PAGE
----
Sun Editorial Says WTE Deserves Consideration

Edmonton waste management centre

Edmonton’s Waste Management Centre turns solid waste residuals into bio-fuels. Source: City of Edmonton

An October 3rd editorial by the Vancouver Sun crunches the numbers on waste generation in our region. The conclusion?  Waste-to-energy is a proven option that residents of Metro Vancouver should consider:

“In Vancouver, for example, just over 600,000 inhabitants generated 557,334 tonnes of waste last year. Sort that into commercial, demolition and residential waste and it turns out that the average citizen produces about half a tonne of garbage a year.”

 

 

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Waste-to-Energy Emissions Getting Even Lower

wteEmissions from Metro Vancouver’s waste-to-energy facility are getting lower and lower thanks to an upgraded nitrogen oxide control system.

Smog forms when nitrogen oxides react with other air pollutants in the presence of sunlight. The biggest sources of nitrogen oxides in our region are cars, trucks, ships and non-road vehicles like bulldozers.

“Our priority is to manage the waste in our growing region in the cleanest and safest way possible,” said Malcolm Brodie, Chair of Metro Vancouver’s Zero Waste Committee. “Waste-to-energy technology also allows us to extract value from waste, as a bonus.”

“This project is part of ongoing efforts to minimize emissions from our facility,” he said.

Nitrogen oxide emissions from the facility were already low and below regulatory limits, accounting for less than one percent of total regional emissions. The upgrades have further reduced nitrogen oxide emissions by 25 percent, and when the new system is complete, emissions will be less than half of the previous level.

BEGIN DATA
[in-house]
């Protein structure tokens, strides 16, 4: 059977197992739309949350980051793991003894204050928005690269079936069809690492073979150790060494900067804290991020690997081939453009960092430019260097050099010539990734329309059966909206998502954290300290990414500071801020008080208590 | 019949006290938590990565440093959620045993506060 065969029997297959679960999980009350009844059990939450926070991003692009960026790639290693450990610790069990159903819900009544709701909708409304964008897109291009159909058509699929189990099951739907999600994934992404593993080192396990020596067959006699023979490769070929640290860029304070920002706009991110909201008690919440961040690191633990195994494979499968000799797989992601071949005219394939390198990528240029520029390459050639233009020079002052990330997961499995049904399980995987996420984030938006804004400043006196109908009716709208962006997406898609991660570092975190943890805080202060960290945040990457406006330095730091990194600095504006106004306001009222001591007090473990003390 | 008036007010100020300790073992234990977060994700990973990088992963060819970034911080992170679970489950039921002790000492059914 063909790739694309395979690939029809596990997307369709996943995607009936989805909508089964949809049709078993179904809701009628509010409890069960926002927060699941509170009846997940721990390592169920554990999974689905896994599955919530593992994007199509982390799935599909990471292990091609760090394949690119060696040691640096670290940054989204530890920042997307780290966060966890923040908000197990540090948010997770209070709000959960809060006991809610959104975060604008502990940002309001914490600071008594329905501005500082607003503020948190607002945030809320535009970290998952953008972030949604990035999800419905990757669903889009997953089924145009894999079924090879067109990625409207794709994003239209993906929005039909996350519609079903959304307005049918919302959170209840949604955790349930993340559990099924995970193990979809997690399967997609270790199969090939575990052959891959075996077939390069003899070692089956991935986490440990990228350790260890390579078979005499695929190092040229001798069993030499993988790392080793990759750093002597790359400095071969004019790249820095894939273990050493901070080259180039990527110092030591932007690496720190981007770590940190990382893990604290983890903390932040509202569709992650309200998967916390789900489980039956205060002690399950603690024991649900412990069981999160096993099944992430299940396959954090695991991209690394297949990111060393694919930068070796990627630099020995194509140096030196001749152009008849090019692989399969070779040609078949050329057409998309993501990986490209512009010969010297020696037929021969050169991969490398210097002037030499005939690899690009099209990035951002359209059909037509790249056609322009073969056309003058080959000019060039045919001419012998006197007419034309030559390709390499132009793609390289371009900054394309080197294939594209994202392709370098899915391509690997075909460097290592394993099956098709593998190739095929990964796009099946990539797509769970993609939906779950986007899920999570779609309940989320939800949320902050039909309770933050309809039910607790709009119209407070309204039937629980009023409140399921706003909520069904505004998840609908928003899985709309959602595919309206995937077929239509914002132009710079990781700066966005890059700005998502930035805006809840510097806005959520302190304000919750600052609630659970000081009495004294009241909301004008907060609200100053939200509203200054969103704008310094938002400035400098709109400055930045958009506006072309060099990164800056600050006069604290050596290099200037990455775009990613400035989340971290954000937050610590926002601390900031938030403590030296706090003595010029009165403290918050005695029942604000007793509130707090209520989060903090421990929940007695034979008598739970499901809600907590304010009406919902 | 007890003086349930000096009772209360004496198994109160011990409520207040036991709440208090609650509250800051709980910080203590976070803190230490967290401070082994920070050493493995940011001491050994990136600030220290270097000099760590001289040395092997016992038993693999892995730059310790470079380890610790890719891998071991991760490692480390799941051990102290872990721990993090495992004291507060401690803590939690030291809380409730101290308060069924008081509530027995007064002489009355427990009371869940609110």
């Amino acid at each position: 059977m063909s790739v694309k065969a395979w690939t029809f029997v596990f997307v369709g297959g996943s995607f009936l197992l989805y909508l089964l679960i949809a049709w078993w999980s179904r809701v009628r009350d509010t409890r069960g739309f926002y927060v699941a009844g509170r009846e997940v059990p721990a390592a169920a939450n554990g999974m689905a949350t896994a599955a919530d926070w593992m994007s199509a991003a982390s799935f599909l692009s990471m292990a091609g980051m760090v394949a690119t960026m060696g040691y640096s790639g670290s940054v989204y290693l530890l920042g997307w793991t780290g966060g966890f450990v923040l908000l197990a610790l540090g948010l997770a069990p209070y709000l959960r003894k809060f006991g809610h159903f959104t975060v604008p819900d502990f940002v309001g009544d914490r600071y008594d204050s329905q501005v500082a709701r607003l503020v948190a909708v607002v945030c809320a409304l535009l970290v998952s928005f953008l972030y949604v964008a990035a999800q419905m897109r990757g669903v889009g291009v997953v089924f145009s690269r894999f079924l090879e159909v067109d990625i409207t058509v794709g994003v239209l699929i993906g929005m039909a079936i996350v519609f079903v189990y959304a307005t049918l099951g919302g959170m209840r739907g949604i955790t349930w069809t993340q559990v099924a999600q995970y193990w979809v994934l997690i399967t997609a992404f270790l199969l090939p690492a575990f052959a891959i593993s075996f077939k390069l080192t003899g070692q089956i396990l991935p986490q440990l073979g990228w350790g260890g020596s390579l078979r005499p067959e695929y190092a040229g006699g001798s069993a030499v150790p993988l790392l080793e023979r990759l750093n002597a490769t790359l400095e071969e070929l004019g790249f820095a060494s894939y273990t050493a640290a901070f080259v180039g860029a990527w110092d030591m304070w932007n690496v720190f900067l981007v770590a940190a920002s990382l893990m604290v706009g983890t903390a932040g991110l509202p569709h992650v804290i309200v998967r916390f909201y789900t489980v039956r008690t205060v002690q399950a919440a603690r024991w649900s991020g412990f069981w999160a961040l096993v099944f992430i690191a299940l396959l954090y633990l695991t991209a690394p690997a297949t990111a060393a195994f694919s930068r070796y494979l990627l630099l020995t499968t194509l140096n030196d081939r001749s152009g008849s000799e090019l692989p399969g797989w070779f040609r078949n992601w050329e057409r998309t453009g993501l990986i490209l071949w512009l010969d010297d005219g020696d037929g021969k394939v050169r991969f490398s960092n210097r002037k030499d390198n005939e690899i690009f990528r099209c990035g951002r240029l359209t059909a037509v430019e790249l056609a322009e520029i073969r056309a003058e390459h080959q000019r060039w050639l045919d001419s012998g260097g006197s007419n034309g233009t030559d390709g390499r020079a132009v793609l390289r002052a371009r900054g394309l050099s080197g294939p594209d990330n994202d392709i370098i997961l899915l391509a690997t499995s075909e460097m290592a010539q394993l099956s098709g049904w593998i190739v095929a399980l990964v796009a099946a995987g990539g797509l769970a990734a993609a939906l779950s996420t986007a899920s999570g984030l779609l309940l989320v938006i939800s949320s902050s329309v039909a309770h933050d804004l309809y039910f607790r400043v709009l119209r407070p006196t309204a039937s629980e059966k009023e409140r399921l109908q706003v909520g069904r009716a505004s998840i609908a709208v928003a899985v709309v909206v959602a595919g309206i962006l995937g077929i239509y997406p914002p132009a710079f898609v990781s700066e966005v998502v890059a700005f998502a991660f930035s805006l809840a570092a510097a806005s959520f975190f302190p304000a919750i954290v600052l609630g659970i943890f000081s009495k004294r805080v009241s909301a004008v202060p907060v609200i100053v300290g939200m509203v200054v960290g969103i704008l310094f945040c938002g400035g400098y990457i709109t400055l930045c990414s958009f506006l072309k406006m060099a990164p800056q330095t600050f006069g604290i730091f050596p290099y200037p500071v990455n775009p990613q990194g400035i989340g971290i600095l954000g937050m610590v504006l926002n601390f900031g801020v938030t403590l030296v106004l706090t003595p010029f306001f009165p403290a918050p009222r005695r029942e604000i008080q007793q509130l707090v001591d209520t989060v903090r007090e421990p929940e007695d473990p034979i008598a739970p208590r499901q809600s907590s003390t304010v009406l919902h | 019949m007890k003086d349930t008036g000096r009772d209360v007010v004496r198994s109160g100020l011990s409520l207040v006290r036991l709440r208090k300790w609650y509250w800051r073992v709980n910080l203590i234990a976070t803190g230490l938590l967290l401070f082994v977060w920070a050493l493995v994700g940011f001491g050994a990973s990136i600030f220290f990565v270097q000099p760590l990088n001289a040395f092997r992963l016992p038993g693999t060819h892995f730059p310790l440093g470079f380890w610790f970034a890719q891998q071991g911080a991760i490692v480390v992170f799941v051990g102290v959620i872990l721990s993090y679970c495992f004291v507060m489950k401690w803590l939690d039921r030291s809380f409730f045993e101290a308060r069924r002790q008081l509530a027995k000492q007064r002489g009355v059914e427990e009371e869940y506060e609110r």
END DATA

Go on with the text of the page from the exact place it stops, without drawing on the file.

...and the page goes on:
The waste-to-energy facility’s emissions for pollutants such as dioxins, furans, heavy metals, fine particles and others are even lower – hundredths or thousandths of one percent of regional totals, and also well below regulatory limits.

The new emission reduction system involves modifications to the facility’s combustion air system to reduce the formation of nitrogen oxides plus improvements to the ammonia injection system to convert nitrogen oxides to harmless substances like water vapour and nitrogen gas. The cost of the upgrade is approximately $7 million and it is expected to be complete in December, 2014.

The waste-to-energy facility handles about a quarter of the region’s garbage, about 280,000 tonnes per year, and generates enough electricity to power 16,000 homes.

Metro Vancouver’s recycling rate is currently 58% and the region aims to achieve 80% recycling by 2020 as well as sufficient waste-to-energy capacity to take care of the waste that cannot be recycled or composted.

Metro Vancouver manages an extensive air quality monitoring network that spans the region from Lions Bay to Hope. Regional air quality has generally improved since the early 1970s when Metro Vancouver became responsible for management and monitoring.

Global TV Report on Garbage Disposal in Metro Vancouver

 

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Some garbage disposal companies are bypassing the Metro Vancouver solid waste disposal system because they don’t want to pay their share of the cost of managing waste and waste diversion in the region.   Global TV tracked the shipment of this waste and explored the impact this is having on our region’s waste management system.

Metro Vancouver’s Waste-to-Energy Facility: no detectable effects on local or regional air quality.

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The 2013 environmental monitoring and reporting data for Metro Vancouver’s Waste-to-Energy Facility located in Burnaby shows the plant had no detectable effects on local or regional air quality. All emissions were below regulatory limits, with most far below, and some not even detectable.

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Less Food Waste Means Less Garbage From Single-Family Homes

Taking food waste out of the garbage has made a huge difference in the amount of Metro Vancouver garbage going to landfill.

By putting food waste and leftovers  into their green carts instead of garbage bins Metro Vancouver residents of single-family homes have reduced their garbage by almost 30 per cent in the last three years. Continue reading

Scientific Review finds No Health Risks to Waste-to-Energy Projects.

Literature Review of Potential Health Risk Issues Associated with New Waste-to-Energy Facilities

A comprehensive examination of peer-reviewed scientific studies and government and industry reports show there are no unacceptable health risks to residents living in the vicinity of a modern waste-to-energy facility equipped with the best-available pollution control technologies.

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